Assignments FROM Developing Locations: Latest Survey Results

fishLately a lot is being said and written about the growing trend of sending international assignees to developing and emerging countries. In fact, emerging markets have remained a hot topic in the current year, and mobility specialists and relocation managers continue to point to the many challenges in developing destinations: Security issues, appropriateness of compensation packages, and less attractive living conditions are just a few examples.

However, given the business expansion and foreign investments into developing countries, assignees from developing locations are also on the rise. Such assignment types have been less common and hence are less known. Yet, the area demands more attention. A recent survey by Brookfield Global Relocation Services (BGRS) indicates that assignments from developing locations differ from other assignments, and brings up a host of new facets of challenges and concerns.

Following are the main findings from the relevant BGRS survey (2013).


Where do they come from and where do they go?

Although derived from quite a modest sample size in the survey, the main origin and destination locations of this assignment type are not surprising. Specifically, the main sources of assignees were developing economies such as India, Latin America and China, while the US headed the list of destinations with 70% of respondents citing it.

Why to recruit assignees from developing locations?

The majority of assignments from developing locations are educational and developing in nature, as managers of newly established companies want to send their local employees to be trained in other locations. Therefore, the main purpose is to develop talent from emerging locations. In case an assignee is transferred from the company’s subsidiary in a developing location to its headquarters in another place, such an assignee is termed inpatriate. According to my research, inpatriates have an important role of so-called linking pins between HQ and subsidiaries, and are meant to facilitate knowledge flows between these units. As such, inpatriates go to subsidiaries not only to gain knowledge, but should be valued also for sharing knowledge about their local market, which can help the company in improving business strategies and practices in expanding into new emerging locations.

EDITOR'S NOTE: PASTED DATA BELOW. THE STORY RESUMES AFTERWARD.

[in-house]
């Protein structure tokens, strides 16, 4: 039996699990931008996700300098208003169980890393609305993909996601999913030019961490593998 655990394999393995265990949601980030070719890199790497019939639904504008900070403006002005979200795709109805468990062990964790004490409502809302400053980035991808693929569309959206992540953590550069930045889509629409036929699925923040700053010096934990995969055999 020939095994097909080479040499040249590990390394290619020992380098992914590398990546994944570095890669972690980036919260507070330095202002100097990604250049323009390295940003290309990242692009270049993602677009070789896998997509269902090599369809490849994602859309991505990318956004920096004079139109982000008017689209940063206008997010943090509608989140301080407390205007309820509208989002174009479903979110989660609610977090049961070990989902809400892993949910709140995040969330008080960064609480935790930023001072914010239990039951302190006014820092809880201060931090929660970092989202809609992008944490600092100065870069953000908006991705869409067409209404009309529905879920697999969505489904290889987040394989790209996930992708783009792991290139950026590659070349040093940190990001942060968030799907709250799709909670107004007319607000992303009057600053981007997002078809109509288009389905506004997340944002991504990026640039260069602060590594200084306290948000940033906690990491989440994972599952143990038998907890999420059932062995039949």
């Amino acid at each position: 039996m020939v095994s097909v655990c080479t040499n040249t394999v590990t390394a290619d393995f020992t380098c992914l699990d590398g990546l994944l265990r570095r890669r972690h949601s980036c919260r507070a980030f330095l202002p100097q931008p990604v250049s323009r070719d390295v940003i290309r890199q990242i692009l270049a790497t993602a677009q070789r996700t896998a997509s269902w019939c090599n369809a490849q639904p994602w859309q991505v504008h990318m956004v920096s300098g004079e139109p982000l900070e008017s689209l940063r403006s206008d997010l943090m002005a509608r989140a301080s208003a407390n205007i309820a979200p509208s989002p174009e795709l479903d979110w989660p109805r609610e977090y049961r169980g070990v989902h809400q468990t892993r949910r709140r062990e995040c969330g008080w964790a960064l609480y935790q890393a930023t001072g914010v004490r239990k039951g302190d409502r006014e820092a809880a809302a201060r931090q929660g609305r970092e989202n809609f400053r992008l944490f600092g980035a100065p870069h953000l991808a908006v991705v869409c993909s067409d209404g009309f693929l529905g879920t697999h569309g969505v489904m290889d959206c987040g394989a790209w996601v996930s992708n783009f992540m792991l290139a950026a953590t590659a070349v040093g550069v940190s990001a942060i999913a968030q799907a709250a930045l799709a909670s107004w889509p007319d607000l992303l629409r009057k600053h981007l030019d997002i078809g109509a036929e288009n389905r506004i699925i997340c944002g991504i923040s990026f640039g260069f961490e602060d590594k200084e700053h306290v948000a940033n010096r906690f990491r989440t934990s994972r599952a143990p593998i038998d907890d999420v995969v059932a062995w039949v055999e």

The other two cited reasons for hiring assignees from developing and emerging countries concern serving the interests of the host location, as assignees are recruited either to fill a skill gap in the host location, or due to their lower labor costs compared to host location nationals.


What are the common challenges and solutions for assignments from developing locations?

  • Compensation

According to Brookfield survey interviewees, the primary characteristic of a developing location is its lower wage level compared to the assignment destination. Hence, 85% of respondents perceived the main challenge to revolve around issues of appropriate compensation levels and their delivery.

In relation to compensation, survey respondents suggested using the home country balance sheet approach, which would allow maintaining the expatriate’s standard of living at the same level as it was in his/her home country throughout the assignment. Such maintenance of home country lifestyle is justified in case the assignment from a developing country is temporary, and repatriation to the home country after the assignment is planned. On the contrary, if the assignment is longer term and there is no intention of repatriation, it is better to level the salary with host peer salary. However, this alternative loses out on the possible benefits of hiring an employee from a lower wage location. More on the differences and challenges of different compensation packages can be read in an earlier blog entry of mine.

The third option is to combine the home country and host country approaches by using the balance sheet approach as a base salary package, while equalizing supplemental allowances with host location levels.

Another notion brought up in the survey is that contrary to the general expectation of low assignment costs, the actual spending on assignees from developing countries can be surprisingly high. As reported, business managers often do not consider relocation costs beyond salaries, as well as possible costs related to immigration difficulties.


  • Family challenges

The family challenges common for such assignments are foremost related to the cultural peculiarities, as well as economic and governmental conditions of developing countries. Some of the drastic examples include employees that cannot relocate with a child because of foregoing  placements in a school, having more than one wife in some cultures, as well as having large families, which are still more common for developing countries. Moreover, in poorer countries, taking the breadwinner away from the family may simply worsen the family economic situation.

To address the manageable issues with regard to assignee families, global mobility professionals look into flexible assignment policies, which allow for extra support benefits, such as provisions for families, return visits for the assignee, and allowances for international calls.


  • Cultural barriers